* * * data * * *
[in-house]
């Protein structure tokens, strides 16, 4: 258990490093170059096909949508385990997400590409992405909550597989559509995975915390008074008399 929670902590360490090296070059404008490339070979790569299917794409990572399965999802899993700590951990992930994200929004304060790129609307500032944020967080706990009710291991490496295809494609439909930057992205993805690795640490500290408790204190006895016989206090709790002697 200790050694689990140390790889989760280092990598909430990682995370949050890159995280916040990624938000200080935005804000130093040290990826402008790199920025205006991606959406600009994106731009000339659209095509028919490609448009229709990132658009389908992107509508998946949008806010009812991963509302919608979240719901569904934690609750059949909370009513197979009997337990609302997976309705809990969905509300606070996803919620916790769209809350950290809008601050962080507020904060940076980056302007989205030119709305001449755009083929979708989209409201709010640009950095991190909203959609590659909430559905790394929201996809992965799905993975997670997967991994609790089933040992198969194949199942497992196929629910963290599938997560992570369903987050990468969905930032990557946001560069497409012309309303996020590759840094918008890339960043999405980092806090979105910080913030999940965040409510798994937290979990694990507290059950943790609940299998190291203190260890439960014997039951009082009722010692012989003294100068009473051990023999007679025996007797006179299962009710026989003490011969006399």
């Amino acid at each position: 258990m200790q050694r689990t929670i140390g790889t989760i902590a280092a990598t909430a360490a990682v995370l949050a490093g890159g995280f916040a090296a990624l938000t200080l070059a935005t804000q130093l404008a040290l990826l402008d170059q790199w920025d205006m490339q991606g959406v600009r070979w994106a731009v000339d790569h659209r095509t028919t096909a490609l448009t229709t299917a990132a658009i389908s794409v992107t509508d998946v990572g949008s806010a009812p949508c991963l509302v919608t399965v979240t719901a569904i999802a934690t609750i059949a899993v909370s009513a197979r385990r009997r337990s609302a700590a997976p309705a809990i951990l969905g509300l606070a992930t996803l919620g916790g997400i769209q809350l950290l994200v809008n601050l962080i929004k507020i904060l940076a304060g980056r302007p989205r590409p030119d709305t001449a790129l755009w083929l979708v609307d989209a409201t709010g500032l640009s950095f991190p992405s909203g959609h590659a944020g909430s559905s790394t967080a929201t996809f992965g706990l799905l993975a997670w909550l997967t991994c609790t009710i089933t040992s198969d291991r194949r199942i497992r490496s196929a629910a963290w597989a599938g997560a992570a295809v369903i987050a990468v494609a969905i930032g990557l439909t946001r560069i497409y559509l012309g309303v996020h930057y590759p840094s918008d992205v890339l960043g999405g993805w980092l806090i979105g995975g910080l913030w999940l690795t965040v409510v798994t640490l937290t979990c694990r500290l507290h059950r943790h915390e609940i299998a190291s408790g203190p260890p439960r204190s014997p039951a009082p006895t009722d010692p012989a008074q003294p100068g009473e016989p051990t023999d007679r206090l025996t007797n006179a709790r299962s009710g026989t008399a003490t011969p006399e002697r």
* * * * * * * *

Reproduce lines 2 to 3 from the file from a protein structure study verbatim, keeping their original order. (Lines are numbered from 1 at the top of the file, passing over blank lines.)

């Protein structure tokens, strides 16, 4: 258990490093170059096909949508385990997400590409992405909550597989559509995975915390008074008399 929670902590360490090296070059404008490339070979790569299917794409990572399965999802899993700590951990992930994200929004304060790129609307500032944020967080706990009710291991490496295809494609439909930057992205993805690795640490500290408790204190006895016989206090709790002697 200790050694689990140390790889989760280092990598909430990682995370949050890159995280916040990624938000200080935005804000130093040290990826402008790199920025205006991606959406600009994106731009000339659209095509028919490609448009229709990132658009389908992107509508998946949008806010009812991963509302919608979240719901569904934690609750059949909370009513197979009997337990609302997976309705809990969905509300606070996803919620916790769209809350950290809008601050962080507020904060940076980056302007989205030119709305001449755009083929979708989209409201709010640009950095991190909203959609590659909430559905790394929201996809992965799905993975997670997967991994609790089933040992198969194949199942497992196929629910963290599938997560992570369903987050990468969905930032990557946001560069497409012309309303996020590759840094918008890339960043999405980092806090979105910080913030999940965040409510798994937290979990694990507290059950943790609940299998190291203190260890439960014997039951009082009722010692012989003294100068009473051990023999007679025996007797006179299962009710026989003490011969006399």
């Amino acid at each position: 258990m200790q050694r689990t929670i140390g790889t989760i902590a280092a990598t909430a360490a990682v995370l949050a490093g890159g995280f916040a090296a990624l938000t200080l070059a935005t804000q130093l404008a040290l990826l402008d170059q790199w920025d205006m490339q991606g959406v600009r070979w994106a731009v000339d790569h659209r095509t028919t096909a490609l448009t229709t299917a990132a658009i389908s794409v992107t509508d998946v990572g949008s806010a009812p949508c991963l509302v919608t399965v979240t719901a569904i999802a934690t609750i059949a899993v909370s009513a197979r385990r009997r337990s609302a700590a997976p309705a809990i951990l969905g509300l606070a992930t996803l919620g916790g997400i769209q809350l950290l994200v809008n601050l962080i929004k507020i904060l940076a304060g980056r302007p989205r590409p030119d709305t001449a790129l755009w083929l979708v609307d989209a409201t709010g500032l640009s950095f991190p992405s909203g959609h590659a944020g909430s559905s790394t967080a929201t996809f992965g706990l799905l993975a997670w909550l997967t991994c609790t009710i089933t040992s198969d291991r194949r199942i497992r490496s196929a629910a963290w597989a599938g997560a992570a295809v369903i987050a990468v494609a969905i930032g990557l439909t946001r560069i497409y559509l012309g309303v996020h930057y590759p840094s918008d992205v890339l960043g999405g993805w980092l806090i979105g995975g910080l913030w999940l690795t965040v409510v798994t640490l937290t979990c694990r500290l507290h059950r943790h915390e609940i299998a190291s408790g203190p260890p439960r204190s014997p039951a009082p006895t009722d010692p012989a008074q003294p100068g009473e016989p051990t023999d007679r206090l025996t007797n006179a709790r299962s009710g026989t008399a003490t011969p006399e002697r």